Warren Vache is one of just a few active cornet players, though he proves to be a lot more wide-ranging in his choice of songs than the late great Ruby Braff (while also possessing a greater sense of humor). Having studied with Pee Wee Erwin, Vache gained early experience playing with Benny Goodman, Vic Dickenson and Bob Wilber. He has recorded over three dozen albums as a leader and is a regular on the jazz party circuit. These 2007 performances at the renowned Marians Jazzroom in Bern, Switzerland pair the cornetist with trombonist John Allred, a jazz party favorite who has had surprisingly few chances to record as a leader. Rounding out the group is the Manhattan favorite Tardo Hammer on piano, Australian bassist Nicki Parrott (another jazz party regular) and drummer Leroy Williams.
In spite of his reputation as a mainstream performer with an emphasis on swing and standards, Vache mixes in quite a bit more. The breezy setting of Horace Silver's "Song For My Father" showcases Allred rather well, while the sauntering pace of Silver's "Strollin'" features tight harmony by the two horn players. Vache and Parrott enjoy a playful vocal duet of James P. Johnson's obscure "Sweet Hunk O' Trash," with the leader answering Parrott's vocals with hilarious spoken commentary until they switch roles. Of course, they are on the money in their interpretations of standards, especially on the sparkling "Strike Up the Band" and the remarkably subtle treatment of "Caravan."
Track Listing: Old Devil Moon; They Can't Take That Away From Me; Song For My Father; My One and Only Love; Change Partners; Strollin'; Sweet Hunk O' Trash; Jubilation; Strike Up the Band; Caravan; We'll Be Together Again.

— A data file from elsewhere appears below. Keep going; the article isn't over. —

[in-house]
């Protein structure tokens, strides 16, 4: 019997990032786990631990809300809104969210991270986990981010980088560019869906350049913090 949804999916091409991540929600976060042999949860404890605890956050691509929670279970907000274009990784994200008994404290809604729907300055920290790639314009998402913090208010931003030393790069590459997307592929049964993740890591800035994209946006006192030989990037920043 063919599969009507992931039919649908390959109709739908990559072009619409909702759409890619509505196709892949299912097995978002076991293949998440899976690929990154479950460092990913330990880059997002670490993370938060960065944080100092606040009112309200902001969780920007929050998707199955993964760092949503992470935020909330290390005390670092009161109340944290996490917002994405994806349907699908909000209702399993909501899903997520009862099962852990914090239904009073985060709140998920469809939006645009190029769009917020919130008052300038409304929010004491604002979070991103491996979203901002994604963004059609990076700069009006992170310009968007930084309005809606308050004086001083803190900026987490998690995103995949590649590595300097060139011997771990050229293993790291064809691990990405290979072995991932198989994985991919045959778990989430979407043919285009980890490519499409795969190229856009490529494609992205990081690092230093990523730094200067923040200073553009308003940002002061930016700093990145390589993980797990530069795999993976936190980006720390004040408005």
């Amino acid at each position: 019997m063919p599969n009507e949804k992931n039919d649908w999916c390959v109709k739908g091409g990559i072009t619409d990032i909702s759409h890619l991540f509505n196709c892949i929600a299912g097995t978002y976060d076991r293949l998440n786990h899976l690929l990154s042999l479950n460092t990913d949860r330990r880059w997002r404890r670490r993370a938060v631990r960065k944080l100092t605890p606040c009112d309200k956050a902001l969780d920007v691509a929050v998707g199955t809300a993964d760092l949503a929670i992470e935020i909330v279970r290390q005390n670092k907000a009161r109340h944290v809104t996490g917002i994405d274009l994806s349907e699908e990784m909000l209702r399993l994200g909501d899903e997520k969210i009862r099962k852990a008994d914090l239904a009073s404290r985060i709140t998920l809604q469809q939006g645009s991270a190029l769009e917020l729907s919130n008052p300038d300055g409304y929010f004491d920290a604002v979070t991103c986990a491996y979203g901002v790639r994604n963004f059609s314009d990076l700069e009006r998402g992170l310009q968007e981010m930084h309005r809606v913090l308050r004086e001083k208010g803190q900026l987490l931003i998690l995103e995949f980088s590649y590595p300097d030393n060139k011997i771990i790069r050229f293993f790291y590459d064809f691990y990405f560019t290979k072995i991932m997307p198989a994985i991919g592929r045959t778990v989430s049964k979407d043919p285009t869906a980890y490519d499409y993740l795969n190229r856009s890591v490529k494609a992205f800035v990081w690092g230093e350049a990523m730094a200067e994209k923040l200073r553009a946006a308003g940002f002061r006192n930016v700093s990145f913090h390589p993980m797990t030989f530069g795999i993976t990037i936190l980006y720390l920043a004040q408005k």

Jazz and the blues--because together this musical brother and sister speak from our nation's days of the current cultural affairs and the authenticity and truth of a place where the rhythms held the pulse and the drums the heartbeat, representing every step closer the meat on the bone
Jazz and the blues--because together this musical brother and sister speak from our nation's days of the current cultural affairs and the authenticity and truth of a place where the rhythms held the pulse and the drums the heartbeat, representing every step closer the meat on the bone. Feet in the dirt, or barefoot on a stage with sequins--it's soul beats in my chest.
I was first exposed to jazz while others listened to surf music in the '50s and '60s, it was Monk, Miles, Satchmo and Ella, Rosemary Clooney and Julie London followed. Margaret Whiting, Les McCann, Willie Bobo, Andy Simpkins, Snooky Young, Bill Basie and Helen Humes. The first time I heard Topsy, Take 2, I about passed out at the age of ten.
I've hung with Les McCann who more than 30 years after our first meeting became my duet partner on my CD, Don't Go To Strangers. Karen Hernandez from the start, Jack Le Compte on drums, Lou Shoch on bass, Steve Rawlins as my arranger and pianist, Grant Geissman - guitar genius, Nolan Shaheed, Richard Simon, and more. The big boys. My Red Hot Papas. The best show I ever attended was...
I met Helen Humes first back in 1981 and helped turn one Playboy Jazz Festival night into her tribute, bring the Basie Band to stage, her joy boys. Before she took the stage for the last time to sing, If I could Be With You One Hour Tonight thousands of copies of the newspaper I wrote for carried her story. It was kismet, her being held by Joe Williams backstage. Soon in my life were the great Linda Hopkins who told me I sang the song she wrote better than her, which floored me of course, the energizing Barbara Morrison and the stellar Marilyn Maye who guided me professionally.
My advice to new listeners... let your backbone slip and feel your body stripping back the barriers that prevent us from being one with the music.
Remember none of us are strangers, we just haven't met yet.